[from the German ‘klug’, clever; poss. related to Polish & Russian ‘klucz’ (a key, a hint, a main point)]
1. n. A Rube Goldberg (or Heath Robinson) device, whether in hardware or software.
2. n. A clever programming trick intended to solve a particular nasty case in an expedient, if not clear, manner. Often used to repair bugs. Often involves ad-hockery and verges on being a crock.
3. n. Something that works for the wrong reason.
4. vt. To insert a kluge into a program. “I've kluged this routine to get around that weird bug, but there's probably a better way.”
5. [WPI] n. A feature that is implemented in a rude manner.
Nowadays this term is often encountered in the variant spelling ‘kludge’. Reports from old farts are consistent that ‘kluge’ was the original spelling, reported around computers as far back as the mid-1950s and, at that time, used exclusively of hardware kluges. In 1947, the New York Folklore Quarterly reported a classic shaggy-dog story ‘Murgatroyd the Kluge Maker’ then current in the Armed Forces, in which a ‘kluge’ was a complex and puzzling artifact with a trivial function. Other sources report that ‘kluge’ was common Navy slang in the WWII era for any piece of electronics that worked well on shore but consistently failed at sea.
However, there is reason to believe this slang use may be a decade older. Several respondents have connected it to the brand name of a device called a “Kluge paper feeder”, an adjunct to mechanical printing presses. Legend has it that the Kluge feeder was designed before small, cheap electric motors and control electronics; it relied on a fiendishly complex assortment of cams, belts, and linkages to both power and synchronize all its operations from one motive driveshaft. It was accordingly temperamental, subject to frequent breakdowns, and devilishly difficult to repair — but oh, so clever! People who tell this story also aver that ‘Kluge’ was the name of a design engineer.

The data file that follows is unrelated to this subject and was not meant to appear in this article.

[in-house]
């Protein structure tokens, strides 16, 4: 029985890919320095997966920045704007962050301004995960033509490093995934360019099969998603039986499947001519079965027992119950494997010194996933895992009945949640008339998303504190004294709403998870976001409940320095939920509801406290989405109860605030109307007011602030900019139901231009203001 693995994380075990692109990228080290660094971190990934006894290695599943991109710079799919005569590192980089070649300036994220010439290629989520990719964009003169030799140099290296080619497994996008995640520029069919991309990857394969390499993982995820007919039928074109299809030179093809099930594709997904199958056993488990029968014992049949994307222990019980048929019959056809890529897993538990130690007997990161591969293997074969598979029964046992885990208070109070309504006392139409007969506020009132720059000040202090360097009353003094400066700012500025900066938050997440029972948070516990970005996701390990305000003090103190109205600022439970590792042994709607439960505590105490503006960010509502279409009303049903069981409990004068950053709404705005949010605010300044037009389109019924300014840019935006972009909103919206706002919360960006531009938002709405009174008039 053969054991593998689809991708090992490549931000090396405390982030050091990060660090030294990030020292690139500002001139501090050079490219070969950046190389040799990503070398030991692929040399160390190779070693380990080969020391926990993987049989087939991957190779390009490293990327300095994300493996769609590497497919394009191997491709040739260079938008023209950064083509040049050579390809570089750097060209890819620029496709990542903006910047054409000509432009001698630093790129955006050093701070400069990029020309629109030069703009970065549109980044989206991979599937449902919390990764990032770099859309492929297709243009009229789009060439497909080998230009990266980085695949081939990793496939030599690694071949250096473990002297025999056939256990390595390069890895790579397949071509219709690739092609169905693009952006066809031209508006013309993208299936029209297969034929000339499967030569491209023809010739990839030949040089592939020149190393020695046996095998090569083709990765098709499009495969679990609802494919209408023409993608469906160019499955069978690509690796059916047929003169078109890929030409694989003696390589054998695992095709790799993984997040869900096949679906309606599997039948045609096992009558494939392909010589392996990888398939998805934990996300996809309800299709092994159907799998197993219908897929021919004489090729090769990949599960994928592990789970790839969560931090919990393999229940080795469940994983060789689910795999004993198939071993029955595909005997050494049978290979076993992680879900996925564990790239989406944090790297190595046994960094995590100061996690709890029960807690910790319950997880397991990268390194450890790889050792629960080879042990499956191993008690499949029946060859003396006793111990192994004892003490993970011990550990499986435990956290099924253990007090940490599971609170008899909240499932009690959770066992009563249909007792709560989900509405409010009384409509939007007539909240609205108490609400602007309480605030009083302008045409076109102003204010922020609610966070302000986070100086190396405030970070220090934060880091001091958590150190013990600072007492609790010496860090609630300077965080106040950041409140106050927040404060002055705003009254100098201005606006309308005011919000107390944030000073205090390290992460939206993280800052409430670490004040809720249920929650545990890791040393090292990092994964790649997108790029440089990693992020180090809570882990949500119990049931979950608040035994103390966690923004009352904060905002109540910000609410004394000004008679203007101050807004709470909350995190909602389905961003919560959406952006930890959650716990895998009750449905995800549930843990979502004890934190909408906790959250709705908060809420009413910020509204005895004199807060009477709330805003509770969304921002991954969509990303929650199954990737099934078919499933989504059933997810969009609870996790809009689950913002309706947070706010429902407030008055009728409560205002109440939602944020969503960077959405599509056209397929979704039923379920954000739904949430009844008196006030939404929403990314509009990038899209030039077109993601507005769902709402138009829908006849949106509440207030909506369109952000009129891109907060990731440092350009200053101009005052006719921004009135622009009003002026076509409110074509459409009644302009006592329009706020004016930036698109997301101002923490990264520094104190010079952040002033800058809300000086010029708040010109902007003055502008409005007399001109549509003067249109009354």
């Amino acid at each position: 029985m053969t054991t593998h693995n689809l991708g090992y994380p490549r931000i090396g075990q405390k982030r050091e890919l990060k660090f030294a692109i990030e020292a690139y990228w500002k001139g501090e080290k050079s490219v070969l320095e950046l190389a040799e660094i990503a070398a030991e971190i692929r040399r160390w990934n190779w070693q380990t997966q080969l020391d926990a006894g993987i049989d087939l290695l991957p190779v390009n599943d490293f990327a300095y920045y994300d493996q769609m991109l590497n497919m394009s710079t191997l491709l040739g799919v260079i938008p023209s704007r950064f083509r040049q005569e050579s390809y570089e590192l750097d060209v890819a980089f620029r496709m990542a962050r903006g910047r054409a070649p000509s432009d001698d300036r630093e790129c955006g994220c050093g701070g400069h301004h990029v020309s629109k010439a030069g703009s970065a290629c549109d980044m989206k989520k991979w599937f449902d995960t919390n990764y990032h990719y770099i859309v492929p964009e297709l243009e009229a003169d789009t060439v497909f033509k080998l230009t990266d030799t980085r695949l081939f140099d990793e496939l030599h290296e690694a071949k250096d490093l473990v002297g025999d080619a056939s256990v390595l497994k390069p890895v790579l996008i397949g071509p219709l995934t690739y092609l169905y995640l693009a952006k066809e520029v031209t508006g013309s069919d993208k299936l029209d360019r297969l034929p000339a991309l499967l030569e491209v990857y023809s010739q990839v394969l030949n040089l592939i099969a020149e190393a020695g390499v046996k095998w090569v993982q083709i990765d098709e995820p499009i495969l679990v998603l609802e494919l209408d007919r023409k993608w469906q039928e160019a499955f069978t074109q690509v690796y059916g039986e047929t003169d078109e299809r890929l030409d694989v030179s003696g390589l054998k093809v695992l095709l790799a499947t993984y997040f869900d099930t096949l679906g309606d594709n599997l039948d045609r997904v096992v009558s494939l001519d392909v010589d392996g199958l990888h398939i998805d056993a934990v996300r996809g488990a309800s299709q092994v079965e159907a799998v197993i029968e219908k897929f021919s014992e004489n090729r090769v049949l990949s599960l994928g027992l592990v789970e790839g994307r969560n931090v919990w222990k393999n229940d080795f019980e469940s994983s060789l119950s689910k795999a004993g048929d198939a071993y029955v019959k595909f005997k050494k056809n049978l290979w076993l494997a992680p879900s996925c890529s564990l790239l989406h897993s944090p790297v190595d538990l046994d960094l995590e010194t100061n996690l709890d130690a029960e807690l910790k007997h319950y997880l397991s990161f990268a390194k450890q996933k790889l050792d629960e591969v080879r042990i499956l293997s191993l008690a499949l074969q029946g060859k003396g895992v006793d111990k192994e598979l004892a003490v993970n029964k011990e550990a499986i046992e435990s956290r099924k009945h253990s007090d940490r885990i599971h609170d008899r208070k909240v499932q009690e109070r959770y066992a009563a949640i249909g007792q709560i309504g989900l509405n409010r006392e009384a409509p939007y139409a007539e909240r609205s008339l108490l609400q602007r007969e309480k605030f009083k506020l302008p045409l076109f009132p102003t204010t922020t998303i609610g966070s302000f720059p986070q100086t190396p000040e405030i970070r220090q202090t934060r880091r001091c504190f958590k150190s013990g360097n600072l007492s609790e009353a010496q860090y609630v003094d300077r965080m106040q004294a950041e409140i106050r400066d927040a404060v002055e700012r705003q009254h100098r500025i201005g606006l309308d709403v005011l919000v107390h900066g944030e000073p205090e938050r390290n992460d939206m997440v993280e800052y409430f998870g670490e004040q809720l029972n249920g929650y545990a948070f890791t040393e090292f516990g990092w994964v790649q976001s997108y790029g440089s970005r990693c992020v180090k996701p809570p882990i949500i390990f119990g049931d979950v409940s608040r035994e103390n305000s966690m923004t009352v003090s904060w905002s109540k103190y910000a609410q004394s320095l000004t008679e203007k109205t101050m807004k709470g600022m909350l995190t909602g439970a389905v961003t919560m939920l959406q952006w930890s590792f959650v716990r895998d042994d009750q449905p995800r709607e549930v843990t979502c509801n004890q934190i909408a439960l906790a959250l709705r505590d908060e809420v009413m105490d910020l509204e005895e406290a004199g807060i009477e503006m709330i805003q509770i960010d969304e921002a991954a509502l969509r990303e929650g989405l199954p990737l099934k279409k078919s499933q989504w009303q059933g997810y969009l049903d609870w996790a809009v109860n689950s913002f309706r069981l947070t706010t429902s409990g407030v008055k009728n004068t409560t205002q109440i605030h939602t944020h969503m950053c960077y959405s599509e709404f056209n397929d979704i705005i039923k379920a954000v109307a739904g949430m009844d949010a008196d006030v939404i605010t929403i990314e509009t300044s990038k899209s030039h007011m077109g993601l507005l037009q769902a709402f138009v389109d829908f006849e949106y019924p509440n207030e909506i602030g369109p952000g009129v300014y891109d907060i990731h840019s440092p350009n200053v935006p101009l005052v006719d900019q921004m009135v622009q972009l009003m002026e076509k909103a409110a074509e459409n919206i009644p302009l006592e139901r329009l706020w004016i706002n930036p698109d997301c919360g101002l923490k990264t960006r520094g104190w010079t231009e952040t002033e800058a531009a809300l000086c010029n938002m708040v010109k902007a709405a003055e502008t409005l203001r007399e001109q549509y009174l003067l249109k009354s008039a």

There is in fact a Brandtjen & Kluge Inc., an old family business that manufactures printing equipment — interestingly, their name is pronounced /kloo´gee/! Henry Brandtjen, president of the firm, told me (ESR, 1994) that his company was co-founded by his father and an engineer named Kluge /kloo´gee/, who built and co-designed the original Kluge automatic feeder in 1919. Mr. Brandtjen claims, however, that this was a simple device (with only four cams); he says he has no idea how the myth of its complexity took hold. Other correspondents differ with Mr. Brandtjen's history of the device and his allegation that it was a simple rather than complex one, but agree that the Kluge automatic feeder was the most likely source of the folklore.
TMRC and the MIT hacker culture of the early '60s seems to have developed in a milieu that remembered and still used some WWII military slang (see also foobar). It seems likely that ‘kluge’ came to MIT via alumni of the many military electronics projects that had been located in Cambridge (many in MIT's venerable Building 20, in which TMRC is also located) during the war.
The variant ‘kludge’ was apparently popularized by the Datamation article mentioned under kludge; it was titled How to Design a Kludge (February 1962, pp. 30, 31). This spelling was probably imported from Great Britain, where kludge has an independent history (though this fact was largely unknown to hackers on either side of the Atlantic before a mid-1993 debate in the Usenet group alt.folklore.computers over the First and Second Edition versions of this entry; everybody used to think kludge was just a mutation of kluge). It now appears that the British, having forgotten the etymology of their own ‘kludge’ when ‘kluge’ crossed the Atlantic, repaid the U.S. by lobbing the ‘kludge’ orthography in the other direction and confusing their American cousins' spelling!
The result of this history is a tangle. Many younger U.S. hackers pronounce the word as /klooj/ but spell it, incorrectly for its meaning and pronunciation, as ‘kludge’. (Phonetically, consider huge, refuge, centrifuge, and deluge as opposed to sludge, judge, budge, and fudge. Whatever its failings in other areas, English spelling is perfectly consistent about this distinction.) British hackers mostly learned /kluhj/ orally, use it in a restricted negative sense and are at least consistent. European hackers have mostly learned the word from written American sources and tend to pronounce it /kluhj/ but use the wider American meaning!
Some observers consider this mess appropriate in view of the word's meaning.